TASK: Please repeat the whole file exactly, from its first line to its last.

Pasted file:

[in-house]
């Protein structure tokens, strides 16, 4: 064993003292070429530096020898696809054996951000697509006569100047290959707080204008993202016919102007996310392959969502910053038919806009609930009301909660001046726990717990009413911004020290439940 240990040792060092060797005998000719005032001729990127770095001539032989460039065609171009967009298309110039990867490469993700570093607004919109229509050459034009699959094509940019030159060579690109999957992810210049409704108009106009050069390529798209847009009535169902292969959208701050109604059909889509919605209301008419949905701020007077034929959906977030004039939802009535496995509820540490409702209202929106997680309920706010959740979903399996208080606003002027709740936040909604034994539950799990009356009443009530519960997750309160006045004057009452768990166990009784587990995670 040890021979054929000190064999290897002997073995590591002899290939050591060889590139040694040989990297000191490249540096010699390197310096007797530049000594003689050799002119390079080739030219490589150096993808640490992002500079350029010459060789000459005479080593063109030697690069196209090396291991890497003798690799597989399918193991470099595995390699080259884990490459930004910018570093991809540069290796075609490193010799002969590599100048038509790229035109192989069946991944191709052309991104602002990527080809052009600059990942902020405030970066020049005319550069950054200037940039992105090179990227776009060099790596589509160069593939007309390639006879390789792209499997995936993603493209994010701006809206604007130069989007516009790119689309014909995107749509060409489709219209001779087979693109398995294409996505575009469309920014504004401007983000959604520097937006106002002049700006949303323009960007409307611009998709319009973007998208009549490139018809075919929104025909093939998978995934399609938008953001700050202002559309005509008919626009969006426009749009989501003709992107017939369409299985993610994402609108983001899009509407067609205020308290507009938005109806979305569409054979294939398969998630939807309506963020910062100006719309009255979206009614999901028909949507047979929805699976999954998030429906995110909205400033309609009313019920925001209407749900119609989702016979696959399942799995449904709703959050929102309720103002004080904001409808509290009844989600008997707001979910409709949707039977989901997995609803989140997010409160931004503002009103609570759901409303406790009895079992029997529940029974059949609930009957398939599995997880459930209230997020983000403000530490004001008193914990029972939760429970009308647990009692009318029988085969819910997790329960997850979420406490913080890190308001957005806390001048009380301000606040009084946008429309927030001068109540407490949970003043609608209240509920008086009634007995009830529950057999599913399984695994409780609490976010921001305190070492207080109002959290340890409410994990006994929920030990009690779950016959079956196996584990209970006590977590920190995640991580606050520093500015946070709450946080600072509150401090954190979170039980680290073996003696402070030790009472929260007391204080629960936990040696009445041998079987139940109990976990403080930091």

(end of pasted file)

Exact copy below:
[in-house]
């Protein structure tokens, strides 16, 4: 064993003292070429530096020898696809054996951000697509006569100047290959707080204008993202016919102007996310392959969502910053038919806009609930009301909660001046726990717990009413911004020290439940 240990040792060092060797005998000719005032001729990127770095001539032989460039065609171009967009298309110039990867490469993700570093607004919109229509050459034009699959094509940019030159060579690109999957992810210049409704108009106009050069390529798209847009009535169902292969959208701050109604059909889509919605209301008419949905701020007077034929959906977030004039939802009535496995509820540490409702209202929106997680309920706010959740979903399996208080606003002027709740936040909604034994539950799990009356009443009530519960997750309160006045004057009452768990166990009784587990995670 040890021979054929000190064999290897002997073995590591002899290939050591060889590139040694040989990297000191490249540096010699390197310096007797530049000594003689050799002119390079080739030219490589150096993808640490992002500079350029010459060789000459005479080593063109030697690069196209090396291991890497003798690799597989399918193991470099595995390699080259884990490459930004910018570093991809540069290796075609490193010799002969590599100048038509790229035109192989069946991944191709052309991104602002990527080809052009600059990942902020405030970066020049005319550069950054200037940039992105090179990227776009060099790596589509160069593939007309390639006879390789792209499997995936993603493209994010701006809206604007130069989007516009790119689309014909995107749509060409489709219209001779087979693109398995294409996505575009469309920014504004401007983000959604520097937006106002002049700006949303323009960007409307611009998709319009973007998208009549490139018809075919929104025909093939998978995934399609938008953001700050202002559309005509008919626009969006426009749009989501003709992107017939369409299985993610994402609108983001899009509407067609205020308290507009938005109806979305569409054979294939398969998630939807309506963020910062100006719309009255979206009614999901028909949507047979929805699976999954998030429906995110909205400033309609009313019920925001209407749900119609989702016979696959399942799995449904709703959050929102309720103002004080904001409808509290009844989600008997707001979910409709949707039977989901997995609803989140997010409160931004503002009103609570759901409303406790009895079992029997529940029974059949609930009957398939599995997880459930209230997020983000403000530490004001008193914990029972939760429970009308647990009692009318029988085969819910997790329960997850979420406490913080890190308001957005806390001048009380301000606040009084946008429309927030001068109540407490949970003043609608209240509920008086009634007995009830529950057999599913399984695994409780609490976010921001305190070492207080109002959290340890409410994990006994929920030990009690779950016959079956196996584990209970006590977590920190995640991580606050520093500015946070709450946080600072509150401090954190979170039980680290073996003696402070030790009472929260007391204080629960936990040696009445041998079987139940109990976990403080930091």